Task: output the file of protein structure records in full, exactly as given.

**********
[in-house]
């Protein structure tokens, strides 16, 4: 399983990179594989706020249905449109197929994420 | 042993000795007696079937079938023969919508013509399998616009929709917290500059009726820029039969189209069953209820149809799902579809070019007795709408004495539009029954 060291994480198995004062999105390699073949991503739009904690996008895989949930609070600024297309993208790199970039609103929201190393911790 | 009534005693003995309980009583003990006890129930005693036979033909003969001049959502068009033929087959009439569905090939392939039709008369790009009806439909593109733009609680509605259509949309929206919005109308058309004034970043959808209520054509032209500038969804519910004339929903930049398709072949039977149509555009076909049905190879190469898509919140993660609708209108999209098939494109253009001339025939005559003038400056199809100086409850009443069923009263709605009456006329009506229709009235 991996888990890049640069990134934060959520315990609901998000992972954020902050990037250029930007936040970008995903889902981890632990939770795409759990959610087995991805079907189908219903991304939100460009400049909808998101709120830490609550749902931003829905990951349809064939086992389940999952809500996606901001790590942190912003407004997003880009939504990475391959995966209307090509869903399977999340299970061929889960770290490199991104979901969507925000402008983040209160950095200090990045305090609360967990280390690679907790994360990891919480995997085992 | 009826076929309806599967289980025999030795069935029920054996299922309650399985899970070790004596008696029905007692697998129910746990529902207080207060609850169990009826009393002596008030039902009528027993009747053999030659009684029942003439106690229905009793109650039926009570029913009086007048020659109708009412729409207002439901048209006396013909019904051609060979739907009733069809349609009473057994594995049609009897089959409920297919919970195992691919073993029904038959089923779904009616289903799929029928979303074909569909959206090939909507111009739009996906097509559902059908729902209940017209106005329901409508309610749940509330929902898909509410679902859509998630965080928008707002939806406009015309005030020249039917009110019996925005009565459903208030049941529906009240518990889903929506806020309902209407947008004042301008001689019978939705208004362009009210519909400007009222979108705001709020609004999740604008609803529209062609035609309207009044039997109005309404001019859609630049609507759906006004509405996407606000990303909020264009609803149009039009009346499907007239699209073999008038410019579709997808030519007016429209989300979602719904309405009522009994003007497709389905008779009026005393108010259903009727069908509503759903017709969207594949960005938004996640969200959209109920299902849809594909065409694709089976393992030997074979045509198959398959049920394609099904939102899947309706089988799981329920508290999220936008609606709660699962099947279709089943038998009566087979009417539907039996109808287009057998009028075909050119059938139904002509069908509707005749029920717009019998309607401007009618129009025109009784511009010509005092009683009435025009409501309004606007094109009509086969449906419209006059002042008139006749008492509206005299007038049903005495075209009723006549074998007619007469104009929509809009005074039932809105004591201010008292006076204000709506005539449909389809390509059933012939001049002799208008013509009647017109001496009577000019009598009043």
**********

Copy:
[in-house]
């Protein structure tokens, strides 16, 4: 399983990179594989706020249905449109197929994420 | 042993000795007696079937079938023969919508013509399998616009929709917290500059009726820029039969189209069953209820149809799902579809070019007795709408004495539009029954 060291994480198995004062999105390699073949991503739009904690996008895989949930609070600024297309993208790199970039609103929201190393911790 | 009534005693003995309980009583003990006890129930005693036979033909003969001049959502068009033929087959009439569905090939392939039709008369790009009806439909593109733009609680509605259509949309929206919005109308058309004034970043959808209520054509032209500038969804519910004339929903930049398709072949039977149509555009076909049905190879190469898509919140993660609708209108999209098939494109253009001339025939005559003038400056199809100086409850009443069923009263709605009456006329009506229709009235 991996888990890049640069990134934060959520315990609901998000992972954020902050990037250029930007936040970008995903889902981890632990939770795409759990959610087995991805079907189908219903991304939100460009400049909808998101709120830490609550749902931003829905990951349809064939086992389940999952809500996606901001790590942190912003407004997003880009939504990475391959995966209307090509869903399977999340299970061929889960770290490199991104979901969507925000402008983040209160950095200090990045305090609360967990280390690679907790994360990891919480995997085992 | 009826076929309806599967289980025999030795069935029920054996299922309650399985899970070790004596008696029905007692697998129910746990529902207080207060609850169990009826009393002596008030039902009528027993009747053999030659009684029942003439106690229905009793109650039926009570029913009086007048020659109708009412729409207002439901048209006396013909019904051609060979739907009733069809349609009473057994594995049609009897089959409920297919919970195992691919073993029904038959089923779904009616289903799929029928979303074909569909959206090939909507111009739009996906097509559902059908729902209940017209106005329901409508309610749940509330929902898909509410679902859509998630965080928008707002939806406009015309005030020249039917009110019996925005009565459903208030049941529906009240518990889903929506806020309902209407947008004042301008001689019978939705208004362009009210519909400007009222979108705001709020609004999740604008609803529209062609035609309207009044039997109005309404001019859609630049609507759906006004509405996407606000990303909020264009609803149009039009009346499907007239699209073999008038410019579709997808030519007016429209989300979602719904309405009522009994003007497709389905008779009026005393108010259903009727069908509503759903017709969207594949960005938004996640969200959209109920299902849809594909065409694709089976393992030997074979045509198959398959049920394609099904939102899947309706089988799981329920508290999220936008609606709660699962099947279709089943038998009566087979009417539907039996109808287009057998009028075909050119059938139904002509069908509707005749029920717009019998309607401007009618129009025109009784511009010509005092009683009435025009409501309004606007094109009509086969449906419209006059002042008139006749008492509206005299007038049903005495075209009723006549074998007619007469104009929509809009005074039932809105004591201010008292006076204000709506005539449909389809390509059933012939001049002799208008013509009647017109001496009577000019009598009043």